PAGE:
We are an exemplary case on how innovation can help an Indian company to turn itself around from a leading domestic manufacturer to becoming a global supplier of steam turbines with more than 1 billion operating hours of turbine fleet in over 70 countries and installations of over 4,000 steam turbines with a total power generation capacity of 13GW across 20 industries.

Q. The company caters to several industries, including steel and metals. What is its exposure to this segment?

A. In steel plants, when iron ore, scrap or any other raw material is heated, it melts on absorbing this energy. Flue gases are generated in the process, which need to be released. There are two ways to do so. One is to release these gases into the atmosphere. Second is to capture these through a heat exchanger. When flue gases pass through pipes and other areas, they transfer their heat to water which generates steam through energy recuperators. The waste heat from the flue gases gets converted into a high pressure steam, which drives the turbine rotor and in turn gets connected to the generator, to produce power. Here, the energy is nothing but power and we get practically free power from the waste heat.
Steel is one of the industries that uses waste heat.
Recently, we introduced the same concept in cement plants too. So, this waste heat is mainly for power generation – to give the plants the scope of an additional income by producing power through waste heat recovery which otherwise would have been emitted into the atmosphere. This can be used as captive power or connected to the grid, depending on the customer’s choice.
Thus, steel producers ranging from electric arc to induction to blast furnaces, or even rolling mills require steam turbines. Sponge iron plants, scrap generators or an entity linked with metal manufacturing, generate waste heat too, which can be converted into electrical energy using a steam turbine.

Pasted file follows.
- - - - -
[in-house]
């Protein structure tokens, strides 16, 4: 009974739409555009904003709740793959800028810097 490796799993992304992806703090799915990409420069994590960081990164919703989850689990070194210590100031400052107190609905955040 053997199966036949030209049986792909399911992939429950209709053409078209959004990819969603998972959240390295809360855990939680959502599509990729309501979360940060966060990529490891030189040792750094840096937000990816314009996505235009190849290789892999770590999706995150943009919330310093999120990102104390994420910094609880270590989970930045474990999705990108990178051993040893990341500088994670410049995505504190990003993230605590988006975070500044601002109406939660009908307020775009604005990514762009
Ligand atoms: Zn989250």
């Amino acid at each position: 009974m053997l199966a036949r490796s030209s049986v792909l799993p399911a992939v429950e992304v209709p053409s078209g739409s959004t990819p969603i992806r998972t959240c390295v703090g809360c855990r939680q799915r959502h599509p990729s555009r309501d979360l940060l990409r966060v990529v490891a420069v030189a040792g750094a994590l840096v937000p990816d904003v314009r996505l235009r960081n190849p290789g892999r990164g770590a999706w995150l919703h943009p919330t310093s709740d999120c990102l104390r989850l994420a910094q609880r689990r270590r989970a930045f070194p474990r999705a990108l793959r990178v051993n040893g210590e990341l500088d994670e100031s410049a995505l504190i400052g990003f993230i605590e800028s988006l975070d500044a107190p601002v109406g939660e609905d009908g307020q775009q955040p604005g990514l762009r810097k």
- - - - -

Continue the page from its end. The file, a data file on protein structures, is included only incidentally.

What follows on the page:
Triveni Turbines has been offering captive and waste heat recovery (WHR) power generation solutions to the steel industry for over three decades. More than 150 steam turbines have been installed by Triveni Turbines majorly in India, followed by Turkey, South Korea and Pakistan, that have enabled our customers in the sponge iron and steel industry (both ferrous and non-ferrous) to operate efficiently both in terms of capex and opex.
With flexibility in operation, proven designs and high availability, the company’s turbines can generate maximum power with minimal wastage in the range of 3MW-30 MW.

Q. What is the share of your sales to the steel industry?

A. The share of the steam turbine market for the steel industry is around 15% of the overall steam turbine market in India, of which our market share is around 30%-40%. Apart from this, we cater to several other industries that produce steam ranging from textiles, paper, pharma, cement and chemicals to food etc.

Q. Where are your plants located and what is their manufacturing capacity?